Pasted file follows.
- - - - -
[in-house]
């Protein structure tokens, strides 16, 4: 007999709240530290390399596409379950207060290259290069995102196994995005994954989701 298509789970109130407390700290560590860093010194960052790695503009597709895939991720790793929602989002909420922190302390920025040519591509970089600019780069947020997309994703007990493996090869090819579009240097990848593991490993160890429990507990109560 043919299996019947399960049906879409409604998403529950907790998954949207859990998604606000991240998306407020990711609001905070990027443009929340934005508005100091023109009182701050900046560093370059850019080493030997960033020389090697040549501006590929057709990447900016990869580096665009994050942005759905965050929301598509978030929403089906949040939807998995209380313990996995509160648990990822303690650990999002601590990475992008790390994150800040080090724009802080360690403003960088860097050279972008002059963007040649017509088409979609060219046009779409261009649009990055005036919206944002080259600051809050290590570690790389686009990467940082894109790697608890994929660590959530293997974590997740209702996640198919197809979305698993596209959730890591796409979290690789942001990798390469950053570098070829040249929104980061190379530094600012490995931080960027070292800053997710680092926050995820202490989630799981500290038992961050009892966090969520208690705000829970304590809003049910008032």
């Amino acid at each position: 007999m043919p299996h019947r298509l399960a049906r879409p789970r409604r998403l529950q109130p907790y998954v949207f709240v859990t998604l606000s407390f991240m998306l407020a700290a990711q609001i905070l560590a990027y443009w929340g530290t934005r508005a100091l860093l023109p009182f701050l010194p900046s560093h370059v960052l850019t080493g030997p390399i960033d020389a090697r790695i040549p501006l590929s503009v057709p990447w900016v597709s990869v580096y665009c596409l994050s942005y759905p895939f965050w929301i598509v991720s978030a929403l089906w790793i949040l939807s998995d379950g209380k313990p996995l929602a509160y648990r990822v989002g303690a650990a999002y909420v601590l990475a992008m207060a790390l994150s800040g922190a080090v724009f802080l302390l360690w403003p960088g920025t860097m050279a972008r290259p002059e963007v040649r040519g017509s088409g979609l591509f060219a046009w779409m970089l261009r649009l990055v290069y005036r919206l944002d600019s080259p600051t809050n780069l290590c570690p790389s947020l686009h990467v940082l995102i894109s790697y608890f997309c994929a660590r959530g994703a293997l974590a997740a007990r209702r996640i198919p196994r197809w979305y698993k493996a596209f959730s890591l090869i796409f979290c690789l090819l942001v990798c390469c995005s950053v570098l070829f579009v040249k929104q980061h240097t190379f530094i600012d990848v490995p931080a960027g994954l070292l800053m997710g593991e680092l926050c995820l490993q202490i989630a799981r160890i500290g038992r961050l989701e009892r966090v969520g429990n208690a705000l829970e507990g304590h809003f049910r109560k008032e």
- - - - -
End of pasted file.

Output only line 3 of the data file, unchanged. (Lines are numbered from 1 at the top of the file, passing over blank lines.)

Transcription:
């Amino acid at each position: 007999m043919p299996h019947r298509l399960a049906r879409p789970r409604r998403l529950q109130p907790y998954v949207f709240v859990t998604l606000s407390f991240m998306l407020a700290a990711q609001i905070l560590a990027y443009w929340g530290t934005r508005a100091l860093l023109p009182f701050l010194p900046s560093h370059v960052l850019t080493g030997p390399i960033d020389a090697r790695i040549p501006l590929s503009v057709p990447w900016v597709s990869v580096y665009c596409l994050s942005y759905p895939f965050w929301i598509v991720s978030a929403l089906w790793i949040l939807s998995d379950g209380k313990p996995l929602a509160y648990r990822v989002g303690a650990a999002y909420v601590l990475a992008m207060a790390l994150s800040g922190a080090v724009f802080l302390l360690w403003p960088g920025t860097m050279a972008r290259p002059e963007v040649r040519g017509s088409g979609l591509f060219a046009w779409m970089l261009r649009l990055v290069y005036r919206l944002d600019s080259p600051t809050n780069l290590c570690p790389s947020l686009h990467v940082l995102i894109s790697y608890f997309c994929a660590r959530g994703a293997l974590a997740a007990r209702r996640i198919p196994r197809w979305y698993k493996a596209f959730s890591l090869i796409f979290c690789l090819l942001v990798c390469c995005s950053v570098l070829f579009v040249k929104q980061h240097t190379f530094i600012d990848v490995p931080a960027g994954l070292l800053m997710g593991e680092l926050c995820l490993q202490i989630a799981r160890i500290g038992r961050l989701e009892r966090v969520g429990n208690a705000l829970e507990g304590h809003f049910r109560k008032e």